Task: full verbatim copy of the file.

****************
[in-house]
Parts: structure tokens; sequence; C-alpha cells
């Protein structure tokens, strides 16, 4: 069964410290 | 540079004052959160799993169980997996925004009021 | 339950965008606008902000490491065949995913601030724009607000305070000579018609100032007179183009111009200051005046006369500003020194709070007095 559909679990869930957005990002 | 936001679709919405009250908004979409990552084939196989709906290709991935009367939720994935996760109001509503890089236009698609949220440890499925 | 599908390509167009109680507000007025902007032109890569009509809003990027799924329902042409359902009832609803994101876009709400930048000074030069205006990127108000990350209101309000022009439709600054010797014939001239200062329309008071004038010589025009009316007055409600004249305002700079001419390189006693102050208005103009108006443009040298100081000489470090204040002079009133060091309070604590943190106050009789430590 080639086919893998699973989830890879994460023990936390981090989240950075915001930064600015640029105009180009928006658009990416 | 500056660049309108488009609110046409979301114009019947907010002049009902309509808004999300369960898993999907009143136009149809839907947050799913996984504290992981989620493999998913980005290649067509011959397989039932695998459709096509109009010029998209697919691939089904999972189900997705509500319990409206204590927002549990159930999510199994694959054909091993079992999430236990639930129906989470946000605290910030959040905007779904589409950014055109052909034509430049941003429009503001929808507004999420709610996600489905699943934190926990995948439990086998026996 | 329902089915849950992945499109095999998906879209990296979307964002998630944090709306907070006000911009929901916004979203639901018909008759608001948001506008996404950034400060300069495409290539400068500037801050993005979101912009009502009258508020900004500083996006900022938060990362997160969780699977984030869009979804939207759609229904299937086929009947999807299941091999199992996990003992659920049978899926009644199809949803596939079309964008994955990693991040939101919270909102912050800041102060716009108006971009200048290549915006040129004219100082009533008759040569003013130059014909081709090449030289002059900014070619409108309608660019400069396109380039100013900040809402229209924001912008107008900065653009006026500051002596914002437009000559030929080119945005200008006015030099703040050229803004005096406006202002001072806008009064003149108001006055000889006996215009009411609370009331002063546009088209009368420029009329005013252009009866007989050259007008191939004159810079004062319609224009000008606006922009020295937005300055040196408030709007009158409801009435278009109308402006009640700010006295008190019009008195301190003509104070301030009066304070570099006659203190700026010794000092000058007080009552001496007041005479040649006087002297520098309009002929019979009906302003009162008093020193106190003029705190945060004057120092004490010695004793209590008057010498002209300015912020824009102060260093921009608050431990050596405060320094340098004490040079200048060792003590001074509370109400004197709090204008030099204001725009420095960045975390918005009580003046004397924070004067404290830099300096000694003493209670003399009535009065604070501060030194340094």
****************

[in-house]
Parts: structure tokens; sequence; C-alpha cells
């Protein structure tokens, strides 16, 4: 069964410290 | 540079004052959160799993169980997996925004009021 | 339950965008606008902000490491065949995913601030724009607000305070000579018609100032007179183009111009200051005046006369500003020194709070007095 559909679990869930957005990002 | 936001679709919405009250908004979409990552084939196989709906290709991935009367939720994935996760109001509503890089236009698609949220440890499925 | 599908390509167009109680507000007025902007032109890569009509809003990027799924329902042409359902009832609803994101876009709400930048000074030069205006990127108000990350209101309000022009439709600054010797014939001239200062329309008071004038010589025009009316007055409600004249305002700079001419390189006693102050208005103009108006443009040298100081000489470090204040002079009133060091309070604590943190106050009789430590 080639086919893998699973989830890879994460023990936390981090989240950075915001930064600015640029105009180009928006658009990416 | 500056660049309108488009609110046409979301114009019947907010002049009902309509808004999300369960898993999907009143136009149809839907947050799913996984504290992981989620493999998913980005290649067509011959397989039932695998459709096509109009010029998209697919691939089904999972189900997705509500319990409206204590927002549990159930999510199994694959054909091993079992999430236990639930129906989470946000605290910030959040905007779904589409950014055109052909034509430049941003429009503001929808507004999420709610996600489905699943934190926990995948439990086998026996 | 329902089915849950992945499109095999998906879209990296979307964002998630944090709306907070006000911009929901916004979203639901018909008759608001948001506008996404950034400060300069495409290539400068500037801050993005979101912009009502009258508020900004500083996006900022938060990362997160969780699977984030869009979804939207759609229904299937086929009947999807299941091999199992996990003992659920049978899926009644199809949803596939079309964008994955990693991040939101919270909102912050800041102060716009108006971009200048290549915006040129004219100082009533008759040569003013130059014909081709090449030289002059900014070619409108309608660019400069396109380039100013900040809402229209924001912008107008900065653009006026500051002596914002437009000559030929080119945005200008006015030099703040050229803004005096406006202002001072806008009064003149108001006055000889006996215009009411609370009331002063546009088209009368420029009329005013252009009866007989050259007008191939004159810079004062319609224009000008606006922009020295937005300055040196408030709007009158409801009435278009109308402006009640700010006295008190019009008195301190003509104070301030009066304070570099006659203190700026010794000092000058007080009552001496007041005479040649006087002297520098309009002929019979009906302003009162008093020193106190003029705190945060004057120092004490010695004793209590008057010498002209300015912020824009102060260093921009608050431990050596405060320094340098004490040079200048060792003590001074509370109400004197709090204008030099204001725009420095960045975390918005009580003046004397924070004067404290830099300096000694003493209670003399009535009065604070501060030194340094």